The Transistor

Bell Labs
The transistor was invented at Bell labs by Bardeen and Brattain in 1947. It improved upon earlier designs like Lilienfield’s solid-state amplifier, which due to the lack of semi-conductor materials int he 1920’s found no commercial application (ETHW: The Transistor).
The way the transistor works is by amplifying an electric current, much like Lee de Forest’s invention, the triode. However mechanically the transistor differed greatly from a triode in several important ways. Whereas the triode relied on diodes in a vacuum and the manipulation of the grid voltage (requiring lots of power to constantly heat the cathode), the transistor relies on the semi conductive properties of various materials, initially metalloids like germanium, and later silicon. Because the transistor didn’t require the same amount of power, or conditions, like a vacuum, transistors could be much smaller, and much more portable. The set up of a transistor at it’s most basic was a circuit with two ends touching some material like geranium. The physical properties of germanium amplified the current running through it much like the triode before it. By altering the configuration of the circuit the amplification properties of an electric or audio signal can be manipulated more or less at will, producing varying types of ‘gain’ and impedance (Computer Science: From Transistors to Functions).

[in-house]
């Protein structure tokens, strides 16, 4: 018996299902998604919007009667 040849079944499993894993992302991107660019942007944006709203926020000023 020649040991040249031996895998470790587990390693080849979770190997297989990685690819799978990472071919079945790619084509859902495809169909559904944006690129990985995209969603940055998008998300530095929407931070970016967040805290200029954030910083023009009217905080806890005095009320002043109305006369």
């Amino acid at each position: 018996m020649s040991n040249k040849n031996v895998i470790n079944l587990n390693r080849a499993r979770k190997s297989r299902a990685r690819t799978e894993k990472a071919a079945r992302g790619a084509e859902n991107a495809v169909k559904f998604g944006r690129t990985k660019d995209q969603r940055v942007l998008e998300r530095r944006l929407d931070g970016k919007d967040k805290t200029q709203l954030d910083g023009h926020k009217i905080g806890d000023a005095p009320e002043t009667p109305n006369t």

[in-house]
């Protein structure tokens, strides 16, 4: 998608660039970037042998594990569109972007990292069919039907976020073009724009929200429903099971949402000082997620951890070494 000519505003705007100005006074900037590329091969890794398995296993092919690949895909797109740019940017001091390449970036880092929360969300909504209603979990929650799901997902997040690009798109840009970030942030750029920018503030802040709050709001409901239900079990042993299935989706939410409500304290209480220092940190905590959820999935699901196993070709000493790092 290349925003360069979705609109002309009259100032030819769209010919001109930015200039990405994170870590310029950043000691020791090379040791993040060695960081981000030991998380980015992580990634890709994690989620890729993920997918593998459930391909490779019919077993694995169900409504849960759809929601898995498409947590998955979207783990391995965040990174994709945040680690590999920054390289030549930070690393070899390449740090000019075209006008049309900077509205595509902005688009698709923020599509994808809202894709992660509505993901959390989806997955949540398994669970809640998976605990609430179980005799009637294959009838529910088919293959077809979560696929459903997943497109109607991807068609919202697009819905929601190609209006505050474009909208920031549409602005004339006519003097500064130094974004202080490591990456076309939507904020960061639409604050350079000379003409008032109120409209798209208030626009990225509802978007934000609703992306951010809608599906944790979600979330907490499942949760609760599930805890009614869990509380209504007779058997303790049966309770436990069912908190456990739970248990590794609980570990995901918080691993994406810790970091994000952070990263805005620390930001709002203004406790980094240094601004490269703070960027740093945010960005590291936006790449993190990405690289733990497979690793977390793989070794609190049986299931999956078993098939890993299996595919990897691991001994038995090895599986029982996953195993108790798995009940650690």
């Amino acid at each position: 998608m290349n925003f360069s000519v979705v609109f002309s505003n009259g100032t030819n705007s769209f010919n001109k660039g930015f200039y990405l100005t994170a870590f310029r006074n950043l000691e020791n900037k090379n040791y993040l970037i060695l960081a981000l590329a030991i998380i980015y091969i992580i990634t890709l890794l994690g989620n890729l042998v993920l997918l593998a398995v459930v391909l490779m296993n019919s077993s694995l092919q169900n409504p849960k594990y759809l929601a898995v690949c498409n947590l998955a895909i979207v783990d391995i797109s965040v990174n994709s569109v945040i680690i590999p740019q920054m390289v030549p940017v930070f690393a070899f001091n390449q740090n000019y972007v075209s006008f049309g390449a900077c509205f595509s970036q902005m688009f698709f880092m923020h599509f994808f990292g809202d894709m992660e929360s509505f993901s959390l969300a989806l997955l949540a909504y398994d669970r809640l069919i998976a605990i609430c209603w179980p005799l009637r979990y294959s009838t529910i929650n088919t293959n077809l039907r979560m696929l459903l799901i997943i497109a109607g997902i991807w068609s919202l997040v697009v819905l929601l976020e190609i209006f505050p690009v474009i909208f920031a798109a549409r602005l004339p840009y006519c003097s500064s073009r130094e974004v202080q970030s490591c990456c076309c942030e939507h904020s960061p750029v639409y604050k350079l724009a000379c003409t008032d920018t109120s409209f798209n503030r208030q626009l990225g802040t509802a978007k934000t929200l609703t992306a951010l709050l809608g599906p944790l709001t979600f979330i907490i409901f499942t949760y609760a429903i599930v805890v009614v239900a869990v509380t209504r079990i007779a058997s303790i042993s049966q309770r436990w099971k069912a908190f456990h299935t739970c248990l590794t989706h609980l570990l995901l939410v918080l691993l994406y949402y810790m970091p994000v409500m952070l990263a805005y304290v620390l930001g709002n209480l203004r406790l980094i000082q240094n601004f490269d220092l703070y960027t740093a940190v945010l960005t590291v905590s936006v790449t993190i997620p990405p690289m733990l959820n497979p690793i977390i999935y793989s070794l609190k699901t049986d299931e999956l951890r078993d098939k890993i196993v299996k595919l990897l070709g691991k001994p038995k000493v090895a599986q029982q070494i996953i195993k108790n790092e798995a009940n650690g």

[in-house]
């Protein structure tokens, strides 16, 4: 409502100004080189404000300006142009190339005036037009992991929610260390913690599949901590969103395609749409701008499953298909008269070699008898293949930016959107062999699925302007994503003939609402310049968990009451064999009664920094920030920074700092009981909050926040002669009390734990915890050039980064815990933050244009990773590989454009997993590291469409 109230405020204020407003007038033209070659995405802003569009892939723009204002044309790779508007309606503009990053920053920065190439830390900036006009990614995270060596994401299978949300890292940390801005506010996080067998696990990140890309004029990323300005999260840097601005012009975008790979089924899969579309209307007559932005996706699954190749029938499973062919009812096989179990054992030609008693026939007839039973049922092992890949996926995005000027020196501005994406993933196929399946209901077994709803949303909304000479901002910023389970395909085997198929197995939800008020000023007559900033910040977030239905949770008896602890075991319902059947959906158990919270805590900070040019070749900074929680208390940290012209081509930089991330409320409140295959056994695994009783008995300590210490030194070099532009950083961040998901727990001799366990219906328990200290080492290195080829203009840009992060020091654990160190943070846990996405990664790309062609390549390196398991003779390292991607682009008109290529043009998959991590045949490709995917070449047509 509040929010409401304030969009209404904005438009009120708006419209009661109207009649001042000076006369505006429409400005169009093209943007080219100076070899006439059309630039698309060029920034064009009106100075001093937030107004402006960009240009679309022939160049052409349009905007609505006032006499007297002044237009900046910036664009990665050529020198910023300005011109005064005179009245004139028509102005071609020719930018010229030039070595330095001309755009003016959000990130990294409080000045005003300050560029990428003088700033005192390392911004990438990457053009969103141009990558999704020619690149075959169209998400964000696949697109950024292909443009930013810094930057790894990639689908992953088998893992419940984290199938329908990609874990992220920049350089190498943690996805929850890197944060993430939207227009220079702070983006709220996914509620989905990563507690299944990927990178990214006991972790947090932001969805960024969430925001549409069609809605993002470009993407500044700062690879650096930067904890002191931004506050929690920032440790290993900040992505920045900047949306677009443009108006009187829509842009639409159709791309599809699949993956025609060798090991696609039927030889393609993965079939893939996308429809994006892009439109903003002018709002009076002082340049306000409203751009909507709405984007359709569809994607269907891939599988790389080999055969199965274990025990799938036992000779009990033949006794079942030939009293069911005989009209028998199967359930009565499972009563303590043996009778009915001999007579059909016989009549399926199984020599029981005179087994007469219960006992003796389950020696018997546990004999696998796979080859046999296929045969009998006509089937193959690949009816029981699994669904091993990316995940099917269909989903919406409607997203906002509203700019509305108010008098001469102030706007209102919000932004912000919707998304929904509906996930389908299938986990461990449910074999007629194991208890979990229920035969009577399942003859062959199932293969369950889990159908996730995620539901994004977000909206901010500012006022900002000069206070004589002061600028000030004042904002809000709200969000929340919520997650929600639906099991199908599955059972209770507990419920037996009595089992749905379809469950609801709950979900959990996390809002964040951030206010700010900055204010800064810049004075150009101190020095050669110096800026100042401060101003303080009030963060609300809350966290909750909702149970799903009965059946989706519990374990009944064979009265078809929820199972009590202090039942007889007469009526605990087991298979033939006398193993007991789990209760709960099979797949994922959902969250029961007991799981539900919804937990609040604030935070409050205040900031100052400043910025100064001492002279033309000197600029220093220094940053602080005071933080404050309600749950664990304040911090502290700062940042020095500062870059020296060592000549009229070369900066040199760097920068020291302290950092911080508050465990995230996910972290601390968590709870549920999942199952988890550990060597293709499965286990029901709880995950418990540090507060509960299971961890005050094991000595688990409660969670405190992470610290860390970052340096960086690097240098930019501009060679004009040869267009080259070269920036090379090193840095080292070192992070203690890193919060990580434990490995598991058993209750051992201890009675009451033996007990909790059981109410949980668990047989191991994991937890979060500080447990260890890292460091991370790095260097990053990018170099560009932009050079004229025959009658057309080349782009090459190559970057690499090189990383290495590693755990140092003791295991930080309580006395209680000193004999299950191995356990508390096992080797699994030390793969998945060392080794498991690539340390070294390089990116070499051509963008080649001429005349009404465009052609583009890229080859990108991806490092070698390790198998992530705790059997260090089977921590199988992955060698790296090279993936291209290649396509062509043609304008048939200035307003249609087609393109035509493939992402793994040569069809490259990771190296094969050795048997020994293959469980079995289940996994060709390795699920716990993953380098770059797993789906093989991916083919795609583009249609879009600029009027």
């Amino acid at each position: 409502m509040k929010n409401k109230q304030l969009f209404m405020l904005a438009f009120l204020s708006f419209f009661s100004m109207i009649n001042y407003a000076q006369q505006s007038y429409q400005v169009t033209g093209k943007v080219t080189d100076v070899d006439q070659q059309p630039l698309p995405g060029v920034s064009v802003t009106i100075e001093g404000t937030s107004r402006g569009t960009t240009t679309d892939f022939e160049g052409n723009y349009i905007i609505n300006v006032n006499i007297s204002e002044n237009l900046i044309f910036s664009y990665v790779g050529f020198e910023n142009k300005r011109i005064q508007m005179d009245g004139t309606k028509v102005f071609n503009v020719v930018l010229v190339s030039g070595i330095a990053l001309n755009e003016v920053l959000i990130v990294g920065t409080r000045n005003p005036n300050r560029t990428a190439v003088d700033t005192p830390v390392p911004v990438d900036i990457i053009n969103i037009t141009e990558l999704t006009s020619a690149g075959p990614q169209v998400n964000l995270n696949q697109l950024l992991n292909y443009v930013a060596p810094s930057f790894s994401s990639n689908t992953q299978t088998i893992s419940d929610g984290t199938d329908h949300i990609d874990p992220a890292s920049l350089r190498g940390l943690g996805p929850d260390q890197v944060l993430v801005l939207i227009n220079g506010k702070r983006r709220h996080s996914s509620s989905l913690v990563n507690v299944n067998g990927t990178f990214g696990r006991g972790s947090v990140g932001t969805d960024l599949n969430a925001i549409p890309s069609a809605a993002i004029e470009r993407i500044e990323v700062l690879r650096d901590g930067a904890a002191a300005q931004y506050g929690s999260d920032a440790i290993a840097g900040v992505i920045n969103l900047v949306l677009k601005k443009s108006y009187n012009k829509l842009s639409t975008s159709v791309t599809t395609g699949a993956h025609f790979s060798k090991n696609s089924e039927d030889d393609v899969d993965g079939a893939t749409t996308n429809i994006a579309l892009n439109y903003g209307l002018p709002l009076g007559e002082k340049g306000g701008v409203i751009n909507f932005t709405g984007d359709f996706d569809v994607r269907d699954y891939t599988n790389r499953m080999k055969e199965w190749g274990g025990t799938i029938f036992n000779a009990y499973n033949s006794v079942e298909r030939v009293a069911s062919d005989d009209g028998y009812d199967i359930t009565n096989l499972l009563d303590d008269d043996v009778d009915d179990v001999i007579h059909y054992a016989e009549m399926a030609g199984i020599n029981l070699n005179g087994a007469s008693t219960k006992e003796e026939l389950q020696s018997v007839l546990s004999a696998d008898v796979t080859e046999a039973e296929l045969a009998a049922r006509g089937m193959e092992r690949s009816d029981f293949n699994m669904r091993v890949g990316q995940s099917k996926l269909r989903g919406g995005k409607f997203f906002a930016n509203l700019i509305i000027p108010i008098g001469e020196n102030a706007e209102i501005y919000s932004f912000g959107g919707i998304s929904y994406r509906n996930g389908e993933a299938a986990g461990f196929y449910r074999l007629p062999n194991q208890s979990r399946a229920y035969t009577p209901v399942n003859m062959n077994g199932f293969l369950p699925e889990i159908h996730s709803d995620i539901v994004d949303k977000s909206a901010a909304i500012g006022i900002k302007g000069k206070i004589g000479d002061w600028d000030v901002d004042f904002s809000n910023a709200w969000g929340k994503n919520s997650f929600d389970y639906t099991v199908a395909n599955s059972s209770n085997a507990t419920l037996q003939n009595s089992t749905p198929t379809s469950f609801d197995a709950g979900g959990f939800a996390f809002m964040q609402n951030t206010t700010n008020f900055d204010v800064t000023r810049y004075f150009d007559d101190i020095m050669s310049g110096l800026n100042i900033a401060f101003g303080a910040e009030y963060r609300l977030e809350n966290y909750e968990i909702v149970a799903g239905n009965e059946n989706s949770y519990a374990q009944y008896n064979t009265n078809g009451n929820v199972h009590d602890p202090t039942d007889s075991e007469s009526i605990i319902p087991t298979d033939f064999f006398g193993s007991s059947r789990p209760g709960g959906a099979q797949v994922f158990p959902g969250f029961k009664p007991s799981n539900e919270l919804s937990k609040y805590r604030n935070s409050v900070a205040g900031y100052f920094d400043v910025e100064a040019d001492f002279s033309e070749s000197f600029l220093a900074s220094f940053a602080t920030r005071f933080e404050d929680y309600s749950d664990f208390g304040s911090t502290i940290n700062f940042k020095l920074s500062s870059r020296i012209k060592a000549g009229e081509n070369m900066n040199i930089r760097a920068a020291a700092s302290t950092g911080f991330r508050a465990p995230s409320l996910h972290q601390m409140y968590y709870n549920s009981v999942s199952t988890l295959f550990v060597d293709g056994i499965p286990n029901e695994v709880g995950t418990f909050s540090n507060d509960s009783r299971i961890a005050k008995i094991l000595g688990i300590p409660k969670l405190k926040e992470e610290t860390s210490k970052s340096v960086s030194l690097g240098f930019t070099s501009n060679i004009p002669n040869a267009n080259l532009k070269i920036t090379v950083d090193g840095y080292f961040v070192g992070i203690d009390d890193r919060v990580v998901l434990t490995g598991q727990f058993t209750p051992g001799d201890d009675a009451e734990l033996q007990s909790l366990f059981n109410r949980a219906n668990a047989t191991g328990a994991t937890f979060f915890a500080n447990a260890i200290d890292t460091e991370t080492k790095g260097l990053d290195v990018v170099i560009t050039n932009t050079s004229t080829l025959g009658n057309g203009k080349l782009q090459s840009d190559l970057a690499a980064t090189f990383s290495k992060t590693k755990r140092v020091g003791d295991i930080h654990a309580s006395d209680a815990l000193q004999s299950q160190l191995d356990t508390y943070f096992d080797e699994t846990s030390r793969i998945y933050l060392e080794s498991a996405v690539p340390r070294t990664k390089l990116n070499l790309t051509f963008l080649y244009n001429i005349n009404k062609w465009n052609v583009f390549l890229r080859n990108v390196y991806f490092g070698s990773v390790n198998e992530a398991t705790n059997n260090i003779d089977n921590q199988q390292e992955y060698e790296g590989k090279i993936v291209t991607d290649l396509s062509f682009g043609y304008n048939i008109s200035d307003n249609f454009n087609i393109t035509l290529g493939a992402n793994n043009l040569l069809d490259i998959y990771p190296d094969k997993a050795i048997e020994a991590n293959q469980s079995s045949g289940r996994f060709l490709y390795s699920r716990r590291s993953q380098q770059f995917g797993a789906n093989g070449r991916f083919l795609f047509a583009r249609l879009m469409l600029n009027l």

One of the major improvements to audio fidelity that the transistor made possible was in it’s flexibility in producing different types of amplification. This allowed for the boom in consumer electronics as well as the computer, all of which rely on transistors in some form or another to amplify either current or voltages in cost effective ways (Computer World: The Transistor).
"Milestones:Invention of the First Transistor at Bell Telephone Laboratories, Inc., 1947." - Engineering and Technology History Wiki. Accessed December 3, 2015.,_Inc.,_1947.

"From Transistors to Functions." Computer Science. Accessed December 3, 2015.

"The Transistor: The Most Important Invention of the 20th Century?" Computerworld. Accessed December 3, 2015.